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In Naturalism, characters do not have free will; external and internal forces, environment, or heredity control their behaviour.

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In Naturalism, characters do not have free will; external and internal forces, environment, or heredity control their behaviour. Zola displays this lack of free will in his character, Therese. The passage particularizes this fact. The movement of the Raquin's to Paris was the central focus of the passage. Therese had a life full of suppression: sexual, monetary and intellectual. She felt as if she were dead. The emptiness in Therese's life reflects upon the vacuity in her family. Therese's emotions are generally suppressed, she cannot even cry when she moves to Paris. ("Her hands were numbed and her breast was bursting with sobs but she could not cry.") It is obvious that the narrator is a third person and is omniscient. ...read more.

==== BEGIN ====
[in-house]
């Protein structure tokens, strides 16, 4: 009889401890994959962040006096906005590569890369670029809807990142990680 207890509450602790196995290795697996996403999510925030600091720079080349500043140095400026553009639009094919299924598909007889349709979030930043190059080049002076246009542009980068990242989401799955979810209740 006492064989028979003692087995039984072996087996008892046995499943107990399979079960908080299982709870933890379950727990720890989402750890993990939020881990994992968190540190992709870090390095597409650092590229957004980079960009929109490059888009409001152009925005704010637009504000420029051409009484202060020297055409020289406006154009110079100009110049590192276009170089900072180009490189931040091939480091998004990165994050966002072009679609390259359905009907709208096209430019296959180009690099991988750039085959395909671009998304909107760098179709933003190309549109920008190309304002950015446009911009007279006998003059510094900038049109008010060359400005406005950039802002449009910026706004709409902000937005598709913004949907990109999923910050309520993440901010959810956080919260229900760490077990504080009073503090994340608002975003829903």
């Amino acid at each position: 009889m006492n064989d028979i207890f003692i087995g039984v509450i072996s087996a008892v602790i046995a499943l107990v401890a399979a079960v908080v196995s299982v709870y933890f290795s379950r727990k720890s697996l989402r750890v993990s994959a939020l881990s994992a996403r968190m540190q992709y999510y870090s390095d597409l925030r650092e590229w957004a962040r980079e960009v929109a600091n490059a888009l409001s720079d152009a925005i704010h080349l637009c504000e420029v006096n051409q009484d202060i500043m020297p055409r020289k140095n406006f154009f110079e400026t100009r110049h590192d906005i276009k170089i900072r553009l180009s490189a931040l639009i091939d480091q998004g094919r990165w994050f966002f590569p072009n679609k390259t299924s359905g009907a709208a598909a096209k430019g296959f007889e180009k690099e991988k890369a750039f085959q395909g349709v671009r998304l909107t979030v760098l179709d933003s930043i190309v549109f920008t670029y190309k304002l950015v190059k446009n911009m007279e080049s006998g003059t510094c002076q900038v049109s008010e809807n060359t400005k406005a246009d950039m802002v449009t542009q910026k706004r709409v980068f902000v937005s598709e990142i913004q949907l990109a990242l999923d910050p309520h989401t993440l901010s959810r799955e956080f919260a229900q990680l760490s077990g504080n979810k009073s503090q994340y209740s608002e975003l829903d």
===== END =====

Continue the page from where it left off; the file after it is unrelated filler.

The writer says,".. She felt as though she were going down into a newly dug grave." The style of the writer immensely contributes to the effect of the passage. The language used is fairly literary but the writer does use formal diction occasionally, for example, ", ...and these bare unfurnished rooms were terrifying in their solitude and decay." The passage does have some literary devices, which are used at very precise moments in order to contribute to the effect of the passage . The writer uses a kind of simile when he says that Therese felt as though she were going down into a newly-dug grave.The writer also uses a metaphor when he says "...her breast was bursting with sobs...", in order to stress on the feeling that Therese had. ...read more.


This is very effective since previously Madame Raquin was not happy the fact they were moving to Paris. Hence a sort of transition from dimay to euphoria is eminent. The sentences are fairly long and sometimes descriptive, although not very complex. For instance,"She looked at the dingy, damp arcade, went over the shop,...terrifying in their solitude and decay" Finally, the use of only one exclamation mark in the only direct speech was effective since it stressed on the surety of Madame Raquin's beautiful prospects in Paris. "..we shan't have a dull moment, I can tell you!" The passage was very insightful. I feel that the writer made it very clear the opposite feelings of Therese and Madame Raquin regarding Paris. For Madame Raquin, it was the revival of her active shopkeeper's life, whereas for Therese, it was like moving from one prison cell to the other. ...read more.

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